Due to different security issues, I am unable to test it in a real environment with millions of users performing hundreds of operations per second, so I would appreciate any advice regarding the code above.

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  • \$\begingroup\$ Any chance you can provide a sample data set to go along with the ddl? \$\endgroup\$ – scsimon Apr 10 '17 at 13:51
  • 1
    \$\begingroup\$ @scsimon, just created a sample sql script that creates temp tables and performs a query: pastebin.com/raw/JRAFmJNp \$\endgroup\$ – Andre Borges Apr 10 '17 at 14:12
  • \$\begingroup\$ Thanks for the data. I really don't see anything glaring. It's hard to suggest if it's the best design for your needs, personally. I just wanted to comment to let you know I didn't ignore your data--i just don't have any value input in this case, unfortunately. \$\endgroup\$ – scsimon Apr 11 '17 at 16:35
  • \$\begingroup\$ @scsimon, thanks for the feedback. I guess I'll try to come up with some more specific questions and make a new post \$\endgroup\$ – Andre Borges Apr 12 '17 at 7:34
1
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I would only make minor adjustments to your SQL.

  1. Refrain from using KEYWORDS or RESERVED words as column or table aliases. If you already have them as column names, enclose them in square brackets e.g. [Name], [Path]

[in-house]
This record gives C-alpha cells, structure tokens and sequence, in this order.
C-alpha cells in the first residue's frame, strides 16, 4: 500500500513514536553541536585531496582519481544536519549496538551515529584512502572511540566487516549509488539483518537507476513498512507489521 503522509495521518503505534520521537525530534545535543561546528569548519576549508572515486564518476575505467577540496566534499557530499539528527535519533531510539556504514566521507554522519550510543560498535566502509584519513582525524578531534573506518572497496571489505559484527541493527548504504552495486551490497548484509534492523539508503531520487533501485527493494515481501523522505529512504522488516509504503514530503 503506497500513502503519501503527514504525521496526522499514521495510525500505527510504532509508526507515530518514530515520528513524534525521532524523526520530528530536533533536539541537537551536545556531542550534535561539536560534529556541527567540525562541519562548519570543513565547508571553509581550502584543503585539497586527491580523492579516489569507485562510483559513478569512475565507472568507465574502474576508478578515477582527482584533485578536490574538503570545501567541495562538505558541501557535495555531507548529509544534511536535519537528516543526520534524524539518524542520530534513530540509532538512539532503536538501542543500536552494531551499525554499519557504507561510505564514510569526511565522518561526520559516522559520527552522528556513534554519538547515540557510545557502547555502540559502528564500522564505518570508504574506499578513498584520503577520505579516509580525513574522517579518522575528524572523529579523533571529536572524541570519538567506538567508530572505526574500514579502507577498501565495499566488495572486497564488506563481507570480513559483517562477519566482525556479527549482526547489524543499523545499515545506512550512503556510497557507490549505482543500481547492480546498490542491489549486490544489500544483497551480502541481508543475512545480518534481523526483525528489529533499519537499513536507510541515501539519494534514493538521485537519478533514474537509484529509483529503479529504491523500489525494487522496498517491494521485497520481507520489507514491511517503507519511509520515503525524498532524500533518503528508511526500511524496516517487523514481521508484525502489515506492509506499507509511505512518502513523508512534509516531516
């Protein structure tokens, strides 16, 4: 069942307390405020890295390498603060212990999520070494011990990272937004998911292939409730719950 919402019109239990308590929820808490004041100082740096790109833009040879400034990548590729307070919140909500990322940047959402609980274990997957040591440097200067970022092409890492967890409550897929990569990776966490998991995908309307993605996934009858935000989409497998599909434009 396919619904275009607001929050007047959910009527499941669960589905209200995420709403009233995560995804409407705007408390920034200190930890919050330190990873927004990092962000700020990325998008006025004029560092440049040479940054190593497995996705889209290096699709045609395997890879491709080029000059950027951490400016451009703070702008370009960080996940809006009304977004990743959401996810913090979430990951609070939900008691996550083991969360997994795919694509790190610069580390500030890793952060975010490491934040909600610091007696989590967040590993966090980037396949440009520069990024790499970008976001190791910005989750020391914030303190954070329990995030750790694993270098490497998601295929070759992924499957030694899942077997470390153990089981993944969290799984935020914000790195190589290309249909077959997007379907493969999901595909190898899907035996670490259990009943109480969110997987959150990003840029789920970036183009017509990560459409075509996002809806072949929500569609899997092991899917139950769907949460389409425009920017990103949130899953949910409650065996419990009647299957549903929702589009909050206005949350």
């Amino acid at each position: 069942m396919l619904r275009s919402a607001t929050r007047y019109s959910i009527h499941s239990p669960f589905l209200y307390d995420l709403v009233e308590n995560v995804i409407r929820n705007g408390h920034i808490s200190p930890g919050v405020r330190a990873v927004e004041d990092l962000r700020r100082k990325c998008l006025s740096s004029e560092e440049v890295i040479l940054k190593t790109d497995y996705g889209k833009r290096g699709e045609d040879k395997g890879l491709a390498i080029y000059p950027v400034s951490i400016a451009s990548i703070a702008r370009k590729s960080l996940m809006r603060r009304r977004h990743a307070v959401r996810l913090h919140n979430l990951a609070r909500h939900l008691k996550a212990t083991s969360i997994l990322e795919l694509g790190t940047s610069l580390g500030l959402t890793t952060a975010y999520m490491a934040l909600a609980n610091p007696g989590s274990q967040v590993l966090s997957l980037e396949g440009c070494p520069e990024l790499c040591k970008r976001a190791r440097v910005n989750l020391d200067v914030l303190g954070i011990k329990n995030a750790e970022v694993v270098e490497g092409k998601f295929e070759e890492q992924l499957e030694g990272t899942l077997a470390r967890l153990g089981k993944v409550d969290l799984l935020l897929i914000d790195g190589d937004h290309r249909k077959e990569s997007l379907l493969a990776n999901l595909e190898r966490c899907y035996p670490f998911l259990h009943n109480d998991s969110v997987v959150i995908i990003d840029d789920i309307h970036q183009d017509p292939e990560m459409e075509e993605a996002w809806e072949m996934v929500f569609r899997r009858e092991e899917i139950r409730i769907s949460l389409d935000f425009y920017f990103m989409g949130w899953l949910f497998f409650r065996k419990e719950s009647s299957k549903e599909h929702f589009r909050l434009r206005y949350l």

2. I would put the commas in front to clearly define new columns. Versus code wrapped in multiple lines. It also makes trouble-shooting code easier.

  3. If you put 1=1 at the top of a WHERE condition, it enables you to freely change the rest of the conditions when debugging a query. The SQL query engine will end up ignoring the 1=1 so it should have no performance impact.

  4. I find it more convenient to see column alias's referenced from the left side e.g.
    , [Path] = CAST(pfdr.[Path] + fdr.[Name] + '/' AS NVARCHAR(4000))

  5. Use a table expression instead of a correlated sub-query. It makes the select statement a bit more readable.

  6. Check the Estimated Execution Plan Ctrl + L in Microsoft SQL Server Management Studio (SSMS) to check the performance of the query by pasting both SQL statements in a query window.

Here's an example.

screenshot

Revised SQL


WITH 
folder_paths
AS 
(
    SELECT 
          fdr.[Id]
        , fdr.[Name]
        , fdr.[AccountId]
        , f.[ParentFolderId]
        , [Path] = CAST('/' + fdr.[Name] + '/' AS NVARCHAR(4000))
    FROM 
        dbo.[Folders] AS fdr
    WHERE 
        1=1
        AND (fdr.[ParentFolderId] IS NULL)
    UNION ALL
    SELECT 
          fdr.[Id]
        , fdr.[Name]
        , fdr.[AccountId]
        , fdr.[ParentFolderId]
        , [Path] = CAST(pfdr.[Path] + fdr.[Name] + '/' AS NVARCHAR(4000))
    FROM 
        dbo.[Folders] AS fdr
        INNER JOIN folder_paths AS pfdr ON fdr.[ParentFolderId] = pfdr.[parent.Id]
)
,
user_folder_permissions
AS
(
    SELECT 
          fprm.[UserId]
        , fdr.[Path]
        , fdr.[AccountId]
    FROM 
        folder_paths AS fdr
        INNER JOIN dbo.[UserFolderPermissions] AS fprm ON fdr.[Id] = fprm.[FolderId]

)
SELECT 
      [FileId] = fs.[Id]
    , fdr.[AccountId]
    , [FolderId] = fdr.[Id]
    , [Path] = fdr.[Path]
    , [AuthorizedUserId] = fprm.[UserId]
FROM 
    folder_paths AS fdr
    LEFT JOIN dbo.Files AS fs ON fs.[FolderId] = fdr.[Id]
    LEFT JOIN user_folder_permissions AS fprm ON fdr.[AccountId] = fprm.[AccountId] AND fdr.[Path] LIKE fprm.[Path] + '%'